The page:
Minnesota Office of the Legislative Auditor
Financial Audit Division

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Minnesota State Lottery
Internal Controls, Compliance, and Information Technology Audit

 

Financial Audit Division Report 16-16 Released November 4, 2016

Minnesota voters approved a constitutional amendment in 1988 that allowed the state to create and operate a lottery.1 The Lottery offers two types of games: lotto games (such as Powerball, Mega Millions, Gopher 5, Daily 3) and scratch games with a variety of ticket types, prices, and themes. In fiscal year 2016, the Lottery’s sales were about $593 million, and it contributed nearly $96 million of its net proceeds to the state’s Environment and Natural Resources Trust Fund and its General Fund.
In conducting the audit, we had the following objectives:

  • Determine whether the Lottery had adequate internal controls over its information technology.
  • Determine whether the Lottery had adequate internal controls over its financial activities.
  • Determine whether the Lottery complied with the legal requirements we selected for testing.
  • Determine whether the Lottery resolved prior audit findings.2

Conclusions

The Minnesota State Lottery had generally adequate internal controls over its information technology, but it had some weaknesses as noted in Findings 1 through 7. The Lottery had generally adequate internal controls over its financial activities, but it had some weaknesses as noted in Findings 7 through 9. In addition, the Lottery generally complied with the legal requirements we tested, except as stated in Finding 8. In addition, we provide an analysis in Appendix A of two prior Lottery practices we think are legally questionable. The Lottery ended both practices July 1, 2016.3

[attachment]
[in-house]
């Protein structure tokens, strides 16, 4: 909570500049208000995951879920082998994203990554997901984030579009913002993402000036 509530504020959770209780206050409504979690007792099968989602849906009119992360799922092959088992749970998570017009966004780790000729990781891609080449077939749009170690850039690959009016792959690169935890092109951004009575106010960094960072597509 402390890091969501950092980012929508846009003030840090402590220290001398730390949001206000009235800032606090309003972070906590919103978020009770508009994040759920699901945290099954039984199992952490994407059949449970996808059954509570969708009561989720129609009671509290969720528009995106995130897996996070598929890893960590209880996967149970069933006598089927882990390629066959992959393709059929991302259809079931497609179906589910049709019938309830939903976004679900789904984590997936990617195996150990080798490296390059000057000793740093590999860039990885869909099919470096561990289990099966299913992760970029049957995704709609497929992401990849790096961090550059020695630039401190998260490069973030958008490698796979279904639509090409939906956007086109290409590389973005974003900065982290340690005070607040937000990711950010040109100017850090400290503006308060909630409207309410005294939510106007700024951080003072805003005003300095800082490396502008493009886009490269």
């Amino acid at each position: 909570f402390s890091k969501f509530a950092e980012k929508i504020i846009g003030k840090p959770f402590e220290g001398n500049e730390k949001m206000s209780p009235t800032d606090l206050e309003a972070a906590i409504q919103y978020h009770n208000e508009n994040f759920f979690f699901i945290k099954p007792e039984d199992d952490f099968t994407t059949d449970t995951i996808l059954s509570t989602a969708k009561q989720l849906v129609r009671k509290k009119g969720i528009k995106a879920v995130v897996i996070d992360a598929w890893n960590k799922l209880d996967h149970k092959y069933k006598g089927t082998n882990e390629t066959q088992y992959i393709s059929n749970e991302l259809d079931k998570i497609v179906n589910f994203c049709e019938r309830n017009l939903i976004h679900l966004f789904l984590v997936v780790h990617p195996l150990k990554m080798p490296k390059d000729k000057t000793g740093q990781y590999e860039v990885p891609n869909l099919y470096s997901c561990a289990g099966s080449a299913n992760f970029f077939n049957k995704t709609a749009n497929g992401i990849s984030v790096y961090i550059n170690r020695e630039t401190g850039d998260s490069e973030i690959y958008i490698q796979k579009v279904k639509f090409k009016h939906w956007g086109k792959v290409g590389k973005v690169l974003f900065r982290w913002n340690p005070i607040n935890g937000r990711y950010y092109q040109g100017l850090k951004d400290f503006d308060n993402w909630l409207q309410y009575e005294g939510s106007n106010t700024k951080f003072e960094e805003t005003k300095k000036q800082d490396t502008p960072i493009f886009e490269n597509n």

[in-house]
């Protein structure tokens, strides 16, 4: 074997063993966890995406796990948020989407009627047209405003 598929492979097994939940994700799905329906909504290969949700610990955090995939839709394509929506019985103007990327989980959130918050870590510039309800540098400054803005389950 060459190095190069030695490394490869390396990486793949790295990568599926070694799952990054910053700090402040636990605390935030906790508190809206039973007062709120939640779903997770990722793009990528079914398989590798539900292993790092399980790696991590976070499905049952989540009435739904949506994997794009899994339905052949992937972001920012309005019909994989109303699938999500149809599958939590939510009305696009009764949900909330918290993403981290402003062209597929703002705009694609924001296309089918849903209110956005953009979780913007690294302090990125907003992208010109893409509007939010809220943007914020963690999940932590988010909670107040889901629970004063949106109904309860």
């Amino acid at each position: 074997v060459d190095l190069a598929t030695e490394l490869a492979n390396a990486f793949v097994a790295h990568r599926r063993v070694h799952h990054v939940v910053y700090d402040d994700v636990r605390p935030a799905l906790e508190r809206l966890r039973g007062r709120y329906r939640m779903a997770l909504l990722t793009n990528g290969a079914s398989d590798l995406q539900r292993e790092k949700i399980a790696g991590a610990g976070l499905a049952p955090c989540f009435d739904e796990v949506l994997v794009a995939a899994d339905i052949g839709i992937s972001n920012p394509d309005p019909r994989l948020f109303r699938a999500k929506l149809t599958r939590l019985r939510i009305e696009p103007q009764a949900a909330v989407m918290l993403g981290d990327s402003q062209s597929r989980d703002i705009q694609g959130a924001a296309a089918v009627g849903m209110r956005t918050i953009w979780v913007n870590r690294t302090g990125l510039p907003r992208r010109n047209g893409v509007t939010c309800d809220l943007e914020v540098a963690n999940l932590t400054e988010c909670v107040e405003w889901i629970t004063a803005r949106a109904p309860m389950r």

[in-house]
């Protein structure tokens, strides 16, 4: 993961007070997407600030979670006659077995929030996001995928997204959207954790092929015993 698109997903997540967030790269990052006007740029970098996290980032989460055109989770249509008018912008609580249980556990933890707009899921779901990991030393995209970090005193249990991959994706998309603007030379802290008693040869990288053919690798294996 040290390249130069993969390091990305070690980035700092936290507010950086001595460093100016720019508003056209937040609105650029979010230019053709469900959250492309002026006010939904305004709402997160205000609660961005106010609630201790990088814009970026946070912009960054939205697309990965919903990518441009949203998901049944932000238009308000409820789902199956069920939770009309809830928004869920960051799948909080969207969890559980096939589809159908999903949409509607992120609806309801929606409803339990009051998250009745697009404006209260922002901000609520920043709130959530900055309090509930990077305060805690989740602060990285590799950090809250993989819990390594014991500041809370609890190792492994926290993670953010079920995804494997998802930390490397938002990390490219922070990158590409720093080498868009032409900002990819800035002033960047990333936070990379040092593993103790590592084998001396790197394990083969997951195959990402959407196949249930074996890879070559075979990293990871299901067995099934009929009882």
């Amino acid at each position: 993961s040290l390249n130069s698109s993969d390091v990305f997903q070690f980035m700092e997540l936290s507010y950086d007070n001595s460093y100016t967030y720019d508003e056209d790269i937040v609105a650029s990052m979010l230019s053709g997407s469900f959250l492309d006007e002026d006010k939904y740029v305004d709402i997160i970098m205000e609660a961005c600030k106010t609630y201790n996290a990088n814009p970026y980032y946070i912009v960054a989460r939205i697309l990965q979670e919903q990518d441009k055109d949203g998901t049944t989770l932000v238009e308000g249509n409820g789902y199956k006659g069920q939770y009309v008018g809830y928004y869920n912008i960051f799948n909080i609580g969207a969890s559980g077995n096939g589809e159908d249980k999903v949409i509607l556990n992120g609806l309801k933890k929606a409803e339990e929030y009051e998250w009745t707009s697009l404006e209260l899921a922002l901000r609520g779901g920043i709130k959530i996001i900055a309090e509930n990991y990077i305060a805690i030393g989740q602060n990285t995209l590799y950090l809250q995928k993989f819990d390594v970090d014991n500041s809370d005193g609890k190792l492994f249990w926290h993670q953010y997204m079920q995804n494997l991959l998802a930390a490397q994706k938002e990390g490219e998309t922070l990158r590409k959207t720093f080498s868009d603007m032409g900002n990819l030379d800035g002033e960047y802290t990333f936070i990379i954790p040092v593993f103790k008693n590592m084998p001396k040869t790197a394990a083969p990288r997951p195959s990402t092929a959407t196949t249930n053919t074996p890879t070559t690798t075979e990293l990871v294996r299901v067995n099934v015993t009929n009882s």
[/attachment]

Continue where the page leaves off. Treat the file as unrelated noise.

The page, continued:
The Minnesota State Lottery resolved all five of the prior findings, as shown in Appendix B.

Key Findings

  • The Minnesota State Lottery did not have sufficient formal, documented policies and procedures for all information technology control areas. (Finding 1)
  • The Minnesota State Lottery did not always have sufficient evidence of the review and approval of changes made to its computer systems. (Finding 2)
  • The Minnesota State Lottery did not have an adequate plan to recover its information technology operations in the event of a disaster. (Finding 3)
  • The Minnesota State Lottery did not periodically ensure it appropriately limited people’s access to its information systems and physical facilities. (Finding 4)
  • The Minnesota State Lottery did not adequately limit employee access to retailers’ not public information. (Finding 7)

1 Minnesota Constitution, art. XIII, sec. 5. The Lottery was created by the Legislature in 1989 (see Laws of Minnesota 1989, chapter 334, art. 3) and operates under laws codified in Minnesota Statutes 2015, 349A.
2 Office of Legislative Auditor’s Financial Audit Division Report 13-12, Minnesota State Lottery, issued June 20, 2013.
3 Benjamin Freedland, General Counsel, Minnesota State Lottery, memorandum to Executive Team, Lottery Prize Policy Changes, June 21, 2016.

More Information

Office of the Legislative Auditor ♦ Room 140, 658 Cedar St., St. Paul, MN 55155